Page:The works of Horace - Christopher Smart.djvu/90

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in the consulship of Tullus. Take, my Mæcenas, a hundred cups on account of the safety of your friend, and continue the wakeful lamps even to day-light: all clamor and passion be far away. Postpone your political cares[1] with regard to the state: the army of the Dacian Cotison is defeated; the troublesome Mede[2] is quarreling with himself in a horrible [civil] war: the Cantabrian, our old enemy[3] on the Spanish coast, is subject to us, though conquered by a long-disputed victory: now, too, the Scythians are preparing to quit the field with their unbent bows. Neglectful,[4] as a private person, forbear to be too solicitous lest the community in any wise suffer, and joyfully seize the boons of the present hour, and quit serious affairs.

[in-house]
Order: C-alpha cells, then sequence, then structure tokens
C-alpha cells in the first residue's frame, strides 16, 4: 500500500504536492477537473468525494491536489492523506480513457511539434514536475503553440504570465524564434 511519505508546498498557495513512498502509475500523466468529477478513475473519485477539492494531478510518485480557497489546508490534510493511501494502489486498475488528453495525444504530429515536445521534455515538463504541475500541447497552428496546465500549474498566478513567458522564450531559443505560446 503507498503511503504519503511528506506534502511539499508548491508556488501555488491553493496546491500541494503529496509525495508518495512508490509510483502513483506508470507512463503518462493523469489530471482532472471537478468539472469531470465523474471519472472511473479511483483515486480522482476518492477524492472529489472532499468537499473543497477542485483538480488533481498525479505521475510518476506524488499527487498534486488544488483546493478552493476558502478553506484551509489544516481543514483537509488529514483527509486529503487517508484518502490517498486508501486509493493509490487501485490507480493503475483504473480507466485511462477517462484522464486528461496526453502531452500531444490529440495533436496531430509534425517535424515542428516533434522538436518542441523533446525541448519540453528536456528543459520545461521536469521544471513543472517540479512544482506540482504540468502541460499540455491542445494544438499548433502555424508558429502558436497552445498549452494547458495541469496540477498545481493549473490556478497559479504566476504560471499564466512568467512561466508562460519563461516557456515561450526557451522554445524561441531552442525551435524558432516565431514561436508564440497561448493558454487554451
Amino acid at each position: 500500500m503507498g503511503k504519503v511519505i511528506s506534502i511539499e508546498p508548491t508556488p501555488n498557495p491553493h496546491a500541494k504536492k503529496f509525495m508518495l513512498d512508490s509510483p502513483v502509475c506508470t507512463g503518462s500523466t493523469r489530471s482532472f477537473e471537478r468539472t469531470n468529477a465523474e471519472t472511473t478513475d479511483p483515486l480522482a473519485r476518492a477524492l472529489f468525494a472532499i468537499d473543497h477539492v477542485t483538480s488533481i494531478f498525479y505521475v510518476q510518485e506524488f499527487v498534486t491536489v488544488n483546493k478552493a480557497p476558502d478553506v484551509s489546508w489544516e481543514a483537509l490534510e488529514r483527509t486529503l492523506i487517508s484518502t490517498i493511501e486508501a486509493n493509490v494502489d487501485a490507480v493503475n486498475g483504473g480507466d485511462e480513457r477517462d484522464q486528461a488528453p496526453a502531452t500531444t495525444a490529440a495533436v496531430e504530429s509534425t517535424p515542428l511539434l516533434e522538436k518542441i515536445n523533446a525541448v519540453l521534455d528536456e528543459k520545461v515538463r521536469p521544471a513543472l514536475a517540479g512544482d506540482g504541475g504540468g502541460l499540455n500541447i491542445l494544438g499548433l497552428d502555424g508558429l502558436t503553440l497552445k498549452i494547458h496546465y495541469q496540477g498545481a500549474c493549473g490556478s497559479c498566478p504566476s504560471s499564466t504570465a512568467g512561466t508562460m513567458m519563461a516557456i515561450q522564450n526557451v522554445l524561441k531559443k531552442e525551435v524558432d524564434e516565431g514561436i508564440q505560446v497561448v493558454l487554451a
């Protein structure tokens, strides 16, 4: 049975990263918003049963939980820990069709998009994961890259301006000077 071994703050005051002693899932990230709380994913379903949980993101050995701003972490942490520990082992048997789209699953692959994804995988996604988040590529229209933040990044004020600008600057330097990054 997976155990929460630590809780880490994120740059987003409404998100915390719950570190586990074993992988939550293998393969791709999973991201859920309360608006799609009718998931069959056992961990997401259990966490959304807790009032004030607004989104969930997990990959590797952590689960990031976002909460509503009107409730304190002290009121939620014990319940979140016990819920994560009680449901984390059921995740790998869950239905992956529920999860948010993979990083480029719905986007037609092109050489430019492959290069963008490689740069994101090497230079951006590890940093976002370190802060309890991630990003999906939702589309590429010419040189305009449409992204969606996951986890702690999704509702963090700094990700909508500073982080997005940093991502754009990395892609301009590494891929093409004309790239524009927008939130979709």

Horace. As long as I was agreeable to thee, and no other

  1. Augustus was not yet returned from his eastern expedition, and when Agrippa went to Spain, Pannonia, and Syria, Mæcenas possessed alone the government of Rome and Italy, until September, 782, when he resigned it to Statilius Taurus, that he might follow Augustus into Gaul. Torr. San.
  2. The submission which Phraates made to Augustus, was as much an effect of his politics as of his fears. Detested for his cruelties, he endeavored to support himself against his own subjects by his alliance with the Romans, and when he rendered to Augustus the Roman standards and prisoners, he delivered four sons and four grandsons to him, to preserved them from the insurrections of his own people. San.
  3. The war in Spain continued more than 200 years before the Cantabrians were perfectly subdued, and Strabo judiciously remarks, that it proceeded from their opposing their whole force at once to the Romans. San.
  4. Negligens: "securus, non timens."